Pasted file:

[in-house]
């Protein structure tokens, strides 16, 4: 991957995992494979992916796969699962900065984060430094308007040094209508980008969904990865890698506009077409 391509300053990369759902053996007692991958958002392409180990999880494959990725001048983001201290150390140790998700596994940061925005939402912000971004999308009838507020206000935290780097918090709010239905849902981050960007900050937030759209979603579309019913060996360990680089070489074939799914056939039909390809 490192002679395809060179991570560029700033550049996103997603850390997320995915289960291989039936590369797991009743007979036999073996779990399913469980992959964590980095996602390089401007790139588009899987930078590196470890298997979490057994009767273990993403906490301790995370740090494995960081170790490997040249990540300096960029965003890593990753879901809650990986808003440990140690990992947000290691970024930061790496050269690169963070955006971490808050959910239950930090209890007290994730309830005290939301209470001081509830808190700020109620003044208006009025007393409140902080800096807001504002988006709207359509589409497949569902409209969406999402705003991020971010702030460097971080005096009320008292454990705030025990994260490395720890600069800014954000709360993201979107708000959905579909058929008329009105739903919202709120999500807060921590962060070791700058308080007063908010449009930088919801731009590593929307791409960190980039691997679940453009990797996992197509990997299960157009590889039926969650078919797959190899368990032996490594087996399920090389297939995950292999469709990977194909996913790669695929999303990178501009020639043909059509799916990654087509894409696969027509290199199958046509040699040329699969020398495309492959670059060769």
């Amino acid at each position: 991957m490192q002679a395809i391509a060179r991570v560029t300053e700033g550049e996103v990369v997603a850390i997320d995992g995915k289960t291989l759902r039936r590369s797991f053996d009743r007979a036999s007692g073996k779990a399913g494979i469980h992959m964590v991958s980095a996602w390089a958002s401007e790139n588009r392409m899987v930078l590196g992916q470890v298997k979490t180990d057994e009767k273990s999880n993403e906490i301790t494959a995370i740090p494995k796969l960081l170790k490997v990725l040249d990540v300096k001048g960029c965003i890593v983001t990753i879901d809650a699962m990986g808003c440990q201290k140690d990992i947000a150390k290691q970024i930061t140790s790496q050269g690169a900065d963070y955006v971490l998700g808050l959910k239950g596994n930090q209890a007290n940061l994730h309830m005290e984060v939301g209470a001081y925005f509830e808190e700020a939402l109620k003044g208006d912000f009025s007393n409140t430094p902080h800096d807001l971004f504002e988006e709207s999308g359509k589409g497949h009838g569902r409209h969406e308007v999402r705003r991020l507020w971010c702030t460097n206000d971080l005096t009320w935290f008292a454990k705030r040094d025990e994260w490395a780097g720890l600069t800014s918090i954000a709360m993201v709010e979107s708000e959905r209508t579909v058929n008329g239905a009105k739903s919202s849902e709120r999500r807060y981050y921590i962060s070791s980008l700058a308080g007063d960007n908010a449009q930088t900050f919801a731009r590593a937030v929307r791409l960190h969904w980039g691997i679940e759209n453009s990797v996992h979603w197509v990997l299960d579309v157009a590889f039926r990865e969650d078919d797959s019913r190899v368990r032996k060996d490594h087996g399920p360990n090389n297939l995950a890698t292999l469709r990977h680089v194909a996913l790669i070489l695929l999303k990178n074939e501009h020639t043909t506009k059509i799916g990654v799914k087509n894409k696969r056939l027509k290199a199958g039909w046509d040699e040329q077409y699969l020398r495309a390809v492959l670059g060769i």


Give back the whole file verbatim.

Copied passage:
[in-house]
């Protein structure tokens, strides 16, 4: 991957995992494979992916796969699962900065984060430094308007040094209508980008969904990865890698506009077409 391509300053990369759902053996007692991958958002392409180990999880494959990725001048983001201290150390140790998700596994940061925005939402912000971004999308009838507020206000935290780097918090709010239905849902981050960007900050937030759209979603579309019913060996360990680089070489074939799914056939039909390809 490192002679395809060179991570560029700033550049996103997603850390997320995915289960291989039936590369797991009743007979036999073996779990399913469980992959964590980095996602390089401007790139588009899987930078590196470890298997979490057994009767273990993403906490301790995370740090494995960081170790490997040249990540300096960029965003890593990753879901809650990986808003440990140690990992947000290691970024930061790496050269690169963070955006971490808050959910239950930090209890007290994730309830005290939301209470001081509830808190700020109620003044208006009025007393409140902080800096807001504002988006709207359509589409497949569902409209969406999402705003991020971010702030460097971080005096009320008292454990705030025990994260490395720890600069800014954000709360993201979107708000959905579909058929008329009105739903919202709120999500807060921590962060070791700058308080007063908010449009930088919801731009590593929307791409960190980039691997679940453009990797996992197509990997299960157009590889039926969650078919797959190899368990032996490594087996399920090389297939995950292999469709990977194909996913790669695929999303990178501009020639043909059509799916990654087509894409696969027509290199199958046509040699040329699969020398495309492959670059060769």
């Amino acid at each position: 991957m490192q002679a395809i391509a060179r991570v560029t300053e700033g550049e996103v990369v997603a850390i997320d995992g995915k289960t291989l759902r039936r590369s797991f053996d009743r007979a036999s007692g073996k779990a399913g494979i469980h992959m964590v991958s980095a996602w390089a958002s401007e790139n588009r392409m899987v930078l590196g992916q470890v298997k979490t180990d057994e009767k273990s999880n993403e906490i301790t494959a995370i740090p494995k796969l960081l170790k490997v990725l040249d990540v300096k001048g960029c965003i890593v983001t990753i879901d809650a699962m990986g808003c440990q201290k140690d990992i947000a150390k290691q970024i930061t140790s790496q050269g690169a900065d963070y955006v971490l998700g808050l959910k239950g596994n930090q209890a007290n940061l994730h309830m005290e984060v939301g209470a001081y925005f509830e808190e700020a939402l109620k003044g208006d912000f009025s007393n409140t430094p902080h800096d807001l971004f504002e988006e709207s999308g359509k589409g497949h009838g569902r409209h969406e308007v999402r705003r991020l507020w971010c702030t460097n206000d971080l005096t009320w935290f008292a454990k705030r040094d025990e994260w490395a780097g720890l600069t800014s918090i954000a709360m993201v709010e979107s708000e959905r209508t579909v058929n008329g239905a009105k739903s919202s849902e709120r999500r807060y981050y921590i962060s070791s980008l700058a308080g007063d960007n908010a449009q930088t900050f919801a731009r590593a937030v929307r791409l960190h969904w980039g691997i679940e759209n453009s990797v996992h979603w197509v990997l299960d579309v157009a590889f039926r990865e969650d078919d797959s019913r190899v368990r032996k060996d490594h087996g399920p360990n090389n297939l995950a890698t292999l469709r990977h680089v194909a996913l790669i070489l695929l999303k990178n074939e501009h020639t043909t506009k059509i799916g990654v799914k087509n894409k696969r056939l027509k290199a199958g039909w046509d040699e040329q077409y699969l020398r495309a390809v492959l670059g060769i």